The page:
Who’s ready to lose some weight?
The food porn that currently occupies a good portion of your Instagram feed could be turning you off from the types of foods you’re observing, according to a recent study out of BYU that was published in the Journal of Consumer Psychology.
Research suggests that seeing photos of certain foods, as opposed to eating them, still gives you a feeling of satiation, which makes those foods less appealing when it actually comes time to chow down.
Here’s how the test was conducted: BYU professors Ryan Elder and Jeff Larson recruited 232 people to rate pictures of food. Half of the participants looked at (and rated) pictures of salty foods while the other half rated pictures of sweets. At the end of the rating period, all the participants were fed peanuts.
People who observed salty food the whole time weren’t so excited by the peanuts, even though peanuts never appeared in any of their salty food photos. Apparently, just seeing salty foods made those participants all salted out, satiated on the experience of saltiness without orally consuming any salt.
Luckily for foodies on Instagram, it takes more than a few pictures of a certain food to be satiated on it.
“You do have to look at a decent number of pictures to get these effects,” Elder said. “It’s not like if you look at something two or three times you’ll get that satiated effect.”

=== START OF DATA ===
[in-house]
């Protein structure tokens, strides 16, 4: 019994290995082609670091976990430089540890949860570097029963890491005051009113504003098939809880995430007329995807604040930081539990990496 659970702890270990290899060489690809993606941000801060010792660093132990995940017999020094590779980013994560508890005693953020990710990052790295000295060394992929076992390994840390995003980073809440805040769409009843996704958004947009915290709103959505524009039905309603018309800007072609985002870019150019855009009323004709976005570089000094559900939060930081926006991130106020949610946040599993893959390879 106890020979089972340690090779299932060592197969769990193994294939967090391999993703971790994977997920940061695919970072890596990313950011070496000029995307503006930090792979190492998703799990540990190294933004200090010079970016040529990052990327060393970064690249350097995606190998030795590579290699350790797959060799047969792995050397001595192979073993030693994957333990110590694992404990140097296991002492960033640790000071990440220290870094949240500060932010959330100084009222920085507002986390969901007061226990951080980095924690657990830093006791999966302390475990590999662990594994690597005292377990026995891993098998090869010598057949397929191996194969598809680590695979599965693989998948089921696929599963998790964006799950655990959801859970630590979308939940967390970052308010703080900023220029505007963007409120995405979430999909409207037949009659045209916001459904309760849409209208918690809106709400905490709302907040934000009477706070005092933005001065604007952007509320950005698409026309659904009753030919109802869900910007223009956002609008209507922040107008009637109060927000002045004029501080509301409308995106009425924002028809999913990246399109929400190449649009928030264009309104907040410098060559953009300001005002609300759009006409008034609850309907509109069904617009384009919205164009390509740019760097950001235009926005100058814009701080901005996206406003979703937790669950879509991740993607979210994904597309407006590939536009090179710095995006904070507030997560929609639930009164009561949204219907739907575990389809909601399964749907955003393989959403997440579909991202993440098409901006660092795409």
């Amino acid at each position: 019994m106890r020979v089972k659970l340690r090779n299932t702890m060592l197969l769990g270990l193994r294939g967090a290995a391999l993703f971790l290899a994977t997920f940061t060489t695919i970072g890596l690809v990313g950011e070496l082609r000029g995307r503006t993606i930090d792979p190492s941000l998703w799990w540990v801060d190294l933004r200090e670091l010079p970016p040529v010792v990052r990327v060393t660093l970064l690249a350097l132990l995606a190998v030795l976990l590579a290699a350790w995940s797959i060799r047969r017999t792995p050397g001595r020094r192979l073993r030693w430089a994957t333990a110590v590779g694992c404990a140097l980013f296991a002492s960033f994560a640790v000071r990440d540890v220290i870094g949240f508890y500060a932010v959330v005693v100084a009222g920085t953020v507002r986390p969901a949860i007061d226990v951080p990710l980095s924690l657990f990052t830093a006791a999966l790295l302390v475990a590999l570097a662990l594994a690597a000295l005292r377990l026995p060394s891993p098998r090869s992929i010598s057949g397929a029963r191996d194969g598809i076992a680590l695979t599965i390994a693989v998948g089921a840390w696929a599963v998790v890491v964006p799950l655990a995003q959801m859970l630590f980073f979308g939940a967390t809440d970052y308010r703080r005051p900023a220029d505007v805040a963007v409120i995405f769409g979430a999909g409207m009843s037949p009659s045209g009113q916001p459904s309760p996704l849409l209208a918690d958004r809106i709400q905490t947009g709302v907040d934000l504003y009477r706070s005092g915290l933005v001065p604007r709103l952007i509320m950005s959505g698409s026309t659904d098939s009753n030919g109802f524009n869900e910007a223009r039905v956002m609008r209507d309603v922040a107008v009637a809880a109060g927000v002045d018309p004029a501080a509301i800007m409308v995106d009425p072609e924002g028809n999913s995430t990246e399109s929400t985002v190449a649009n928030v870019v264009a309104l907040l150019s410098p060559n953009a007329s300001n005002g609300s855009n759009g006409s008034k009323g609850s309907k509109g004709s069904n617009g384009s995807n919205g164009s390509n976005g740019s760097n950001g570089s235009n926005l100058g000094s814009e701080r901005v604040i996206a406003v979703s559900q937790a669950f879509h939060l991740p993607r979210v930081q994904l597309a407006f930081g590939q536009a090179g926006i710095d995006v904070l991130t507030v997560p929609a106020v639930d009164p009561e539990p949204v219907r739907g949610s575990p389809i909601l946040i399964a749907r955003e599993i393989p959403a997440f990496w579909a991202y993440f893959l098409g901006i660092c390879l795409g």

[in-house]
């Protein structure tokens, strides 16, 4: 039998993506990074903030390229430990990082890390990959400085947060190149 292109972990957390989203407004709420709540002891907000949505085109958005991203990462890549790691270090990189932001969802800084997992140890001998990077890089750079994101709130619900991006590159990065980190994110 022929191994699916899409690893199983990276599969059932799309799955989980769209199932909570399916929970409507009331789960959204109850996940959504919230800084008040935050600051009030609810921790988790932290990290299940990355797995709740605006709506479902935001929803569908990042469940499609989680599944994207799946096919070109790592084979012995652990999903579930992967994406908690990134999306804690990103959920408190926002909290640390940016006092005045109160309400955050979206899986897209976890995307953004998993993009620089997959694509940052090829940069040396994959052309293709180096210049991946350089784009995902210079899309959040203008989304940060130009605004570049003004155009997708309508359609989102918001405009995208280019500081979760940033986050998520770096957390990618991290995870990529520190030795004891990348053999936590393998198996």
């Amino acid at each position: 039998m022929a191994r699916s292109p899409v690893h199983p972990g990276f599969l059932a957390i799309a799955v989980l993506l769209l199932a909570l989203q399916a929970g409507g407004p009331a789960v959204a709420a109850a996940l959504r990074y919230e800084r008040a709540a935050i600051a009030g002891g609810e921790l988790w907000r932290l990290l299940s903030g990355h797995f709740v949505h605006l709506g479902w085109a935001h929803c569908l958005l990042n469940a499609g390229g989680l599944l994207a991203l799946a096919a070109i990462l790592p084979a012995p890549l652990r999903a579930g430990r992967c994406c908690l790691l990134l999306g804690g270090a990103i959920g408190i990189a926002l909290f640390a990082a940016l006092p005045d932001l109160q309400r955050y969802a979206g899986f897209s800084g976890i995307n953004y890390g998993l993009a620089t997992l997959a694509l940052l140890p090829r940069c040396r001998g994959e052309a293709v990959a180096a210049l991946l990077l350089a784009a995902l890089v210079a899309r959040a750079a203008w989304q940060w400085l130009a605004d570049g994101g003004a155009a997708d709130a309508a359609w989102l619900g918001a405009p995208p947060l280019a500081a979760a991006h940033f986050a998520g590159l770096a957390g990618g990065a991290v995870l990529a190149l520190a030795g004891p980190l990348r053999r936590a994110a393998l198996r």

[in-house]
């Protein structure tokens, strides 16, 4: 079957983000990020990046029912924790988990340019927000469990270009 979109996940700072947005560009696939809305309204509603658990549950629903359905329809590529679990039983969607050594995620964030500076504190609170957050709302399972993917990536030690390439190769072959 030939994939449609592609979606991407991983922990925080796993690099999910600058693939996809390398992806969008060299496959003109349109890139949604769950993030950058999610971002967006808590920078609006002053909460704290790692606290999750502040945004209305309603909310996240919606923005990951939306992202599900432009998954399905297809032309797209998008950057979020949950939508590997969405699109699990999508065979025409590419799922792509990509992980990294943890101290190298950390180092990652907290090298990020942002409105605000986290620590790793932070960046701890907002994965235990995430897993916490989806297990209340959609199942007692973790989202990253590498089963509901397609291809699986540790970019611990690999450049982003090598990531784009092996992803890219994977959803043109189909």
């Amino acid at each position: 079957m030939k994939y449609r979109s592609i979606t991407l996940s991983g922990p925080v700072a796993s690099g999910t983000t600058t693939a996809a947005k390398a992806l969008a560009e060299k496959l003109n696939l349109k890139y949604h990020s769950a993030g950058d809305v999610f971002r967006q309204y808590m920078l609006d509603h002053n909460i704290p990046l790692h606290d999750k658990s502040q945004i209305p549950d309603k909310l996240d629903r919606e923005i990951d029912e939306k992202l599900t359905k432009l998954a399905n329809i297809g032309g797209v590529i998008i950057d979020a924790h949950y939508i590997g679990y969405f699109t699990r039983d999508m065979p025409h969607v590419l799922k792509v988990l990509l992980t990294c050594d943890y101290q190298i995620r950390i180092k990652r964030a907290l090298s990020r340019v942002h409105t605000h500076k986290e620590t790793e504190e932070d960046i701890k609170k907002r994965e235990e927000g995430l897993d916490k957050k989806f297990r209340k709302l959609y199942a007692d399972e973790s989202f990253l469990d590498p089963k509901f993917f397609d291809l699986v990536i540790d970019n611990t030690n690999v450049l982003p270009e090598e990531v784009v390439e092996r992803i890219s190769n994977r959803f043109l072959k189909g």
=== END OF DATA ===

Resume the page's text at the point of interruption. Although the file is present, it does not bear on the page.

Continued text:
So what do we do with this information?
Well, the way I see it, this is good news. If you think of humans in the context of all animals, with us simply residing at the top of the food chain, our relationship with food is pretty weird. Wild animals eat to survive, and if something tastes good, it’s simply an indication that their body can safely digest that food.
Meanwhile, we’re putting all kinds of crazy chemicals into processed foods that have now made the United States an embarrassingly overweight country. We gorge ourselves on delicious meals like it’s the last time we’ll ever see food, without the slightest consideration that we’ll eat again in a matter of hours.
If anything, our obsession with photographing food is just one more bit of proof that we should adjust our relationship with food. But perhaps this is evolution at play. The more we photograph food, and then stare at it, the less we want it, and eventually Instagram’s #foodporn hashtag will go down in medical journals as the beginning of a new obesity cure (but I doubt it).